The absence of women in the film actually represents part of the underlying tension. The incorrect assumption of Bechdel is that a movie can only be about something when that something is present and actively discussed on screen, not when that something is (intentionally) absent, or when not speaking.

A horror movie critic I admire, B.J. Colangelo, even describes The Thing as an unexpectedly "feminist" movie, and makes a case for why she believes this is the case.  

Still, the Carpenter flick fails the Bechdel Test.

Other films that fail the Bechdel Test include: Jaws (1975), King Kong (1933), Raiders of the Lost Ark (1981), The Princess Bride (1986) and The Blair Witch Project (1999).

Casablanca (1942) and Citizen Kane (1941) both fail the test too. 

What does this fact point out? 

Well, a couple of things.

Primarily, that even the greatest films in cinema history are not immune to the problem of gender equality, because the problem is systemic. 

In this case, one can see why Bechdel is necessary, right?

But simultaneously, we must face the fact that the test misses (or fails) a large number of films that feature strong roles for women.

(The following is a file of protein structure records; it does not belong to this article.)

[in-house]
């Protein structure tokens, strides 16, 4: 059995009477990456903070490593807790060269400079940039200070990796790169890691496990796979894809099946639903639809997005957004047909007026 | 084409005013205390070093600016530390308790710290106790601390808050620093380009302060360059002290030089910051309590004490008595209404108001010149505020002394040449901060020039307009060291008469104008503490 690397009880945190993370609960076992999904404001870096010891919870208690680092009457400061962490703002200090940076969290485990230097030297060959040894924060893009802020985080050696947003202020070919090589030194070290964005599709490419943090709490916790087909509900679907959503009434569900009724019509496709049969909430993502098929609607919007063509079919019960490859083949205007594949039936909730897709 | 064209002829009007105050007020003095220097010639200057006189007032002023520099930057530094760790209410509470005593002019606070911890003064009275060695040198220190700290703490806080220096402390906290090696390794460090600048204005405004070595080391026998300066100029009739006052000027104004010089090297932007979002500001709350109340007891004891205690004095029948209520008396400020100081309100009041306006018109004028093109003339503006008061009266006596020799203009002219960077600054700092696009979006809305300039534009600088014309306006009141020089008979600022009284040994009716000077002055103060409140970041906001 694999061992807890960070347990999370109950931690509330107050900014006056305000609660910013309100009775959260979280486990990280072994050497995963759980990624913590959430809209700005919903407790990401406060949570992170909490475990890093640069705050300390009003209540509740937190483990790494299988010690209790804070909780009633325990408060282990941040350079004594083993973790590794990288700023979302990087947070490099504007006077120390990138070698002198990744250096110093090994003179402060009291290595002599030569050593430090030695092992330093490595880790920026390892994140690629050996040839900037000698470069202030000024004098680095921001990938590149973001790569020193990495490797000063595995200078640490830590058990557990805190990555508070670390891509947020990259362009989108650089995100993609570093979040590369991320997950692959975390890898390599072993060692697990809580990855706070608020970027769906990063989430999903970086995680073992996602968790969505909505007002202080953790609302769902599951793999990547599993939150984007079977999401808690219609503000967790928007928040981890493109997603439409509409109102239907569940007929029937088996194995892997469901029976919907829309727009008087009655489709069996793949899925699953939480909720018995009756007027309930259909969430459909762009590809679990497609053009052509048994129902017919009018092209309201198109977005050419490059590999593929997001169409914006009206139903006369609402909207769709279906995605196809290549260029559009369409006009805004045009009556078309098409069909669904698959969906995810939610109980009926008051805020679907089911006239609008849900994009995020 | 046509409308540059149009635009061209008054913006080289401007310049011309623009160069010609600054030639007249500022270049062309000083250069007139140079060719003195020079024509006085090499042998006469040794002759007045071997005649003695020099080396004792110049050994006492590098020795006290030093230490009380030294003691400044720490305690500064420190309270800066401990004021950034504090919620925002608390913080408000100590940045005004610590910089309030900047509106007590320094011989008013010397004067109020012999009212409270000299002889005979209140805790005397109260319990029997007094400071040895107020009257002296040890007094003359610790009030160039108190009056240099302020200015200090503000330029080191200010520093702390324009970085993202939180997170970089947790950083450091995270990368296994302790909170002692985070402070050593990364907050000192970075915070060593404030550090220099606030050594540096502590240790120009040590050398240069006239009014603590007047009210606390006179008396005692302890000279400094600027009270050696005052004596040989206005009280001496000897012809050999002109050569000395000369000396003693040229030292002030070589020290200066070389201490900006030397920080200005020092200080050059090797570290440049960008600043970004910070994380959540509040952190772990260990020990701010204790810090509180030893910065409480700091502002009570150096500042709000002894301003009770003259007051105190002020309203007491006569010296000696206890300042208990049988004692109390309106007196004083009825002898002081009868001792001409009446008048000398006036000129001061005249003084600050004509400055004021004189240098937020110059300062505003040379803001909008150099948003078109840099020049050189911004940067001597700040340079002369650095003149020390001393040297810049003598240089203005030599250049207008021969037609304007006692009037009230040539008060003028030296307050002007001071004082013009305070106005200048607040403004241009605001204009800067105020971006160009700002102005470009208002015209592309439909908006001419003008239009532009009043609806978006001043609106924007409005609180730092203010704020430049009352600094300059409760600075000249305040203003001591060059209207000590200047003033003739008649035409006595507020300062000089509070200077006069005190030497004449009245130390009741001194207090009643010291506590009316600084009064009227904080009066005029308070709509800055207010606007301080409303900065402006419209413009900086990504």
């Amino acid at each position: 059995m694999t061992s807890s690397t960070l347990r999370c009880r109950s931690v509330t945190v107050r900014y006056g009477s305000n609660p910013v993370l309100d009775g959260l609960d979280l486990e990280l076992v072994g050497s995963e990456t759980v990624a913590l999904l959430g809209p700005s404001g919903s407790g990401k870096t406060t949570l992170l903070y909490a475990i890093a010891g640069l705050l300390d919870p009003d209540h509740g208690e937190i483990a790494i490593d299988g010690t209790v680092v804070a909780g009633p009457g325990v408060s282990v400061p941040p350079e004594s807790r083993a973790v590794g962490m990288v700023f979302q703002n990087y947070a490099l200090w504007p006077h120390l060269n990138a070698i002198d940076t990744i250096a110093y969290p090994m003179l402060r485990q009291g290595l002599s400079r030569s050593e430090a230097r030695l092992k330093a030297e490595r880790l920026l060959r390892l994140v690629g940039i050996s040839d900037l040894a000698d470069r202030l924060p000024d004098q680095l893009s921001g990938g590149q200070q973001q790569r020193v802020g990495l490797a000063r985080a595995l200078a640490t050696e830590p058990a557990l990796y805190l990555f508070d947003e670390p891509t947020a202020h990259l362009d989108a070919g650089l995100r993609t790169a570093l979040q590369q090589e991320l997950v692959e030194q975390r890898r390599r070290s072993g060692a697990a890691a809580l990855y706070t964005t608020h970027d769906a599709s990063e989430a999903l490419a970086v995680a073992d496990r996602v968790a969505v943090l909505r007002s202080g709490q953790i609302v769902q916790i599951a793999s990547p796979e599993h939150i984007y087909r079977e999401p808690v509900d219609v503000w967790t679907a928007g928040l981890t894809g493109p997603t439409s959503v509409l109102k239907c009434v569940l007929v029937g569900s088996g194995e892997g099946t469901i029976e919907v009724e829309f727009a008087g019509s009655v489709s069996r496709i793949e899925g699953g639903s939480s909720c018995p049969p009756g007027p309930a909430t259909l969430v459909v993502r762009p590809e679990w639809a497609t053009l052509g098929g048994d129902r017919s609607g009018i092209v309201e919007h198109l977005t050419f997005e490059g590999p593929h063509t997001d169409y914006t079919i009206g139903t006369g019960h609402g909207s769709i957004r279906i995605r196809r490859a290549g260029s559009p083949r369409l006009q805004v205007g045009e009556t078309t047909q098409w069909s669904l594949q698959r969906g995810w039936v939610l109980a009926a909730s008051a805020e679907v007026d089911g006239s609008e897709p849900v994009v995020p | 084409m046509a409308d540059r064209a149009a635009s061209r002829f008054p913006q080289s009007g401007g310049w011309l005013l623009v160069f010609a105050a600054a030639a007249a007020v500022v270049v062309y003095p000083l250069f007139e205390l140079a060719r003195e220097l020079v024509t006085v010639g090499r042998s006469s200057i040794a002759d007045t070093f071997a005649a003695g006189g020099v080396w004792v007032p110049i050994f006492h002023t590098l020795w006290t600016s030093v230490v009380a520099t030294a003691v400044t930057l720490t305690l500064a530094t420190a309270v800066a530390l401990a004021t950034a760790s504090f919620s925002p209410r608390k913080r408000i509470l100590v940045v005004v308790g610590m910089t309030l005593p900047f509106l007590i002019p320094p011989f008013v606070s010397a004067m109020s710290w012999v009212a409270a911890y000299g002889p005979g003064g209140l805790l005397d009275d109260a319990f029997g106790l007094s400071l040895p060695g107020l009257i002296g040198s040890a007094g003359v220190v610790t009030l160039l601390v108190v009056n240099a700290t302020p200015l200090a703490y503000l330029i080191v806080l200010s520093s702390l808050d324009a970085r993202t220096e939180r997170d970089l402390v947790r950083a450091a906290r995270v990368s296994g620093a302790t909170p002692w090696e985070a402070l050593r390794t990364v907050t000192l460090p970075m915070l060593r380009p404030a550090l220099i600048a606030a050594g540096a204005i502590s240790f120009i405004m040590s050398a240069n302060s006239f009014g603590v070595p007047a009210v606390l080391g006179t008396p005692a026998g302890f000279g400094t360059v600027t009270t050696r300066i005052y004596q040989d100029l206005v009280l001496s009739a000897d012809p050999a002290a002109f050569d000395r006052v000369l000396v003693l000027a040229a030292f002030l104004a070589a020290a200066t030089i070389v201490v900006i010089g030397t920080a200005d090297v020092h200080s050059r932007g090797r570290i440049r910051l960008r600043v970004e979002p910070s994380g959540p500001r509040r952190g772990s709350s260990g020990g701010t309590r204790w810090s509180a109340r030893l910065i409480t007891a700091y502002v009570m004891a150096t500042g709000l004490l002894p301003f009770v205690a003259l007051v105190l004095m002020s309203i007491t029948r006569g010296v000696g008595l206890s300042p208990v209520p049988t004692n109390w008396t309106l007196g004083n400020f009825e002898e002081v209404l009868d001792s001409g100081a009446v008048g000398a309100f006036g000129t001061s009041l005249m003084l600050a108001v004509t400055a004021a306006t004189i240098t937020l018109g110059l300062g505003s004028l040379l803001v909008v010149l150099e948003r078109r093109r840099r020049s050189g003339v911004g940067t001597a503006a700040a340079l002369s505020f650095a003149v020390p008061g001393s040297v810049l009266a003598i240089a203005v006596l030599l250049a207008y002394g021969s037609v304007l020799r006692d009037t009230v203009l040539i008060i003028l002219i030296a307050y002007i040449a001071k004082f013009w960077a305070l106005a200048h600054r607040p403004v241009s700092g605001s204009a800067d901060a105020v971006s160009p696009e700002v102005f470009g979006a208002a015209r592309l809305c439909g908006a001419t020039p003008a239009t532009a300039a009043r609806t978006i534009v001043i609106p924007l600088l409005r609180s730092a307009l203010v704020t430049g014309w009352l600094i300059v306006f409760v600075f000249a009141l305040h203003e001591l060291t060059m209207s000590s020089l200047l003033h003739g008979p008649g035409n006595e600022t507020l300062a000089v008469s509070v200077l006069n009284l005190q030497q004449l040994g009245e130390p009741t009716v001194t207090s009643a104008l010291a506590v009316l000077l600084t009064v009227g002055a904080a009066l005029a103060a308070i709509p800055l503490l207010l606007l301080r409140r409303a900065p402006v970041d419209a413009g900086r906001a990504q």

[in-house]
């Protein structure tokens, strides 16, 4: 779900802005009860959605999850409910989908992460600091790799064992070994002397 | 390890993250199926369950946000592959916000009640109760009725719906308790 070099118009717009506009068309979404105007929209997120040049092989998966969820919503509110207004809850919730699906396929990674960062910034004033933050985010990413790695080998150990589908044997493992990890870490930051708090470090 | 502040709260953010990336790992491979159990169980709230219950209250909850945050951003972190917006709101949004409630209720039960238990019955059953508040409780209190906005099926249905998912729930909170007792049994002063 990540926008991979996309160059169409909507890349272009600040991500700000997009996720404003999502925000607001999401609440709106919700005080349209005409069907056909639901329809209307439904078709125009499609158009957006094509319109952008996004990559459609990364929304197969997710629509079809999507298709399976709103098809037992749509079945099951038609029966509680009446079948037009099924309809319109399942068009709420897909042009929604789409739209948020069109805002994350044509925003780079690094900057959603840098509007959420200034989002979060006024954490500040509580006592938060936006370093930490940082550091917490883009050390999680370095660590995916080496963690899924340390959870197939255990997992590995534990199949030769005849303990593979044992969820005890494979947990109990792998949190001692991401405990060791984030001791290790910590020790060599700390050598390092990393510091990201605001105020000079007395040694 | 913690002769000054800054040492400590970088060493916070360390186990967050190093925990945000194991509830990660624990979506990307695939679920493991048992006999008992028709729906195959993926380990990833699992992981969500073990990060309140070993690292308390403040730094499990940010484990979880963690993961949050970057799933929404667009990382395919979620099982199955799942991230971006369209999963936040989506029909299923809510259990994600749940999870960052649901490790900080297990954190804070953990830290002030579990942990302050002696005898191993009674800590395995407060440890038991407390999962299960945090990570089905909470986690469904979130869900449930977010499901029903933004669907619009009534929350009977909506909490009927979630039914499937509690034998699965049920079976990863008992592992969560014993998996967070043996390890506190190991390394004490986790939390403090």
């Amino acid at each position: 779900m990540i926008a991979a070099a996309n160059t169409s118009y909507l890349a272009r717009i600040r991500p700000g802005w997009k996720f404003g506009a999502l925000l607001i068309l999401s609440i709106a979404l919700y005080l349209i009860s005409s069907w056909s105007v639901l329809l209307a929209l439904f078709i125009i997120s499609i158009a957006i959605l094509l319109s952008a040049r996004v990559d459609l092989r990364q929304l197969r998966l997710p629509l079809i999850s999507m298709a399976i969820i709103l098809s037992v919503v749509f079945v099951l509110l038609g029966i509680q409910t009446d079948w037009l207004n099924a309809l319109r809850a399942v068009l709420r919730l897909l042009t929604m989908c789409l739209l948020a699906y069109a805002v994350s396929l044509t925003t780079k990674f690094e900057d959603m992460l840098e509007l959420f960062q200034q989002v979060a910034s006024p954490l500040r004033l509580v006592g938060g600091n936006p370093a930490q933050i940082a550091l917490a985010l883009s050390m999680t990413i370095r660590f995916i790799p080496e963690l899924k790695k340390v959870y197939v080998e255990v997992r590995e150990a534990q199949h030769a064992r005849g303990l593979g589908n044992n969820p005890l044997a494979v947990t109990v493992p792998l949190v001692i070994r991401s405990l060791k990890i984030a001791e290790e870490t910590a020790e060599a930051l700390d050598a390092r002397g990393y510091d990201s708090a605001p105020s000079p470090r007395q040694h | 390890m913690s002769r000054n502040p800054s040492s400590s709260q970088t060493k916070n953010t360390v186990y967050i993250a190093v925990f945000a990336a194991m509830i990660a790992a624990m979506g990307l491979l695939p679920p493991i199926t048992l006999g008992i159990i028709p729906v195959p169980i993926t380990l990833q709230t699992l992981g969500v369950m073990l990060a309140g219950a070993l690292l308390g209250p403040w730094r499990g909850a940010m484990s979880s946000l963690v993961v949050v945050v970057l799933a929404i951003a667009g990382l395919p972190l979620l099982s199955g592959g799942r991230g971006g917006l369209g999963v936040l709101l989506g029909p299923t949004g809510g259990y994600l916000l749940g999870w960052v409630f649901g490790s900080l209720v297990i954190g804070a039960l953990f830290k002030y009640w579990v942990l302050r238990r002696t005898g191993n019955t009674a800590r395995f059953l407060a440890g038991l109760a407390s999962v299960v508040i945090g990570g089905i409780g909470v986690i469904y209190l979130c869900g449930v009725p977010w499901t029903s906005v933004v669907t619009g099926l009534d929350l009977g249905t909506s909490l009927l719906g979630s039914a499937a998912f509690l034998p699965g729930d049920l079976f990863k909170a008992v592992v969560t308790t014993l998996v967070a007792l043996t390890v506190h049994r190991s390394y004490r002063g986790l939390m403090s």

Exhibit A is a film I name-checked above. The Blair Witch Project, features a remarkable female protagonist, Heather Donohue and yet it also fails the Bechdel Test. Heather is a leader in the film, the same age as her male counterparts, and her personal status (unmarried) is not discussed. 

So the film handles all of Bechdel's stated concerns brilliantly, but because there are not two women in leading roles talking about women, it still fails to achieve a passing grade.

Again, this example suggests to me that the Bechdel Test is not a very sharp instrument for determining gender equality.

Finally, the Bechdel Test ignores one of the most important aspects of understanding movies: historical context. 

As much as I wish this weren’t the case, it is simply not realistic or particularly useful to assume that a film made thirty, forty, fifty, or sixty years ago is going to pass a test based on a social movement or awakening of the present day.  

Again, the test reveals a systemic, historic and continuing problem, but singling out decades-old films for a problem we have only become highly conscious of recently is not a good idea, generally-speaking, for the fruitful study of an historical art form.